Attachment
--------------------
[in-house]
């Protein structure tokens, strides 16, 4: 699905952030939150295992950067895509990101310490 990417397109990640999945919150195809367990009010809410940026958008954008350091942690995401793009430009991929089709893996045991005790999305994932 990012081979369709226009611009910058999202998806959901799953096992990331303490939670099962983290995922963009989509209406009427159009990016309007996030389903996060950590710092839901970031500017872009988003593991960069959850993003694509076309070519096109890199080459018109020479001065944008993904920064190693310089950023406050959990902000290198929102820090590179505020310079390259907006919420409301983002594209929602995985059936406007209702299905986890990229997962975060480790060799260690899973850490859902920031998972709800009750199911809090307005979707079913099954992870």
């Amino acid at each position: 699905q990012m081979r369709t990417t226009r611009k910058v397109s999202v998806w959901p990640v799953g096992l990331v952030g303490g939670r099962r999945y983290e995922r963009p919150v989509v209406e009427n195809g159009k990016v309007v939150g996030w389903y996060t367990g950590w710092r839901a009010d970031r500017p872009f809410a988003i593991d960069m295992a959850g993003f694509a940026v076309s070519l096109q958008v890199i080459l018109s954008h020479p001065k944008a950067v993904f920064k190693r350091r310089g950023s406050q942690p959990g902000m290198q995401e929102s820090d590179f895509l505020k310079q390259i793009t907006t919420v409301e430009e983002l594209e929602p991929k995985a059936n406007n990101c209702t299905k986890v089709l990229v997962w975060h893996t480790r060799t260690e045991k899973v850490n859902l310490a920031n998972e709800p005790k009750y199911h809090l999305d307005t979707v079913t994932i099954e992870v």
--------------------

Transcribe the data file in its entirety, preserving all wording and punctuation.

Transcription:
[in-house]
């Protein structure tokens, strides 16, 4: 699905952030939150295992950067895509990101310490 990417397109990640999945919150195809367990009010809410940026958008954008350091942690995401793009430009991929089709893996045991005790999305994932 990012081979369709226009611009910058999202998806959901799953096992990331303490939670099962983290995922963009989509209406009427159009990016309007996030389903996060950590710092839901970031500017872009988003593991960069959850993003694509076309070519096109890199080459018109020479001065944008993904920064190693310089950023406050959990902000290198929102820090590179505020310079390259907006919420409301983002594209929602995985059936406007209702299905986890990229997962975060480790060799260690899973850490859902920031998972709800009750199911809090307005979707079913099954992870």
């Amino acid at each position: 699905q990012m081979r369709t990417t226009r611009k910058v397109s999202v998806w959901p990640v799953g096992l990331v952030g303490g939670r099962r999945y983290e995922r963009p919150v989509v209406e009427n195809g159009k990016v309007v939150g996030w389903y996060t367990g950590w710092r839901a009010d970031r500017p872009f809410a988003i593991d960069m295992a959850g993003f694509a940026v076309s070519l096109q958008v890199i080459l018109s954008h020479p001065k944008a950067v993904f920064k190693r350091r310089g950023s406050q942690p959990g902000m290198q995401e929102s820090d590179f895509l505020k310079q390259i793009t907006t919420v409301e430009e983002l594209e929602p991929k995985a059936n406007n990101c209702t299905k986890v089709l990229v997962w975060h893996t480790r060799t260690e045991k899973v850490n859902l310490a920031n998972e709800p005790k009750y199911h809090l999305d307005t979707v079913t994932i099954e992870v």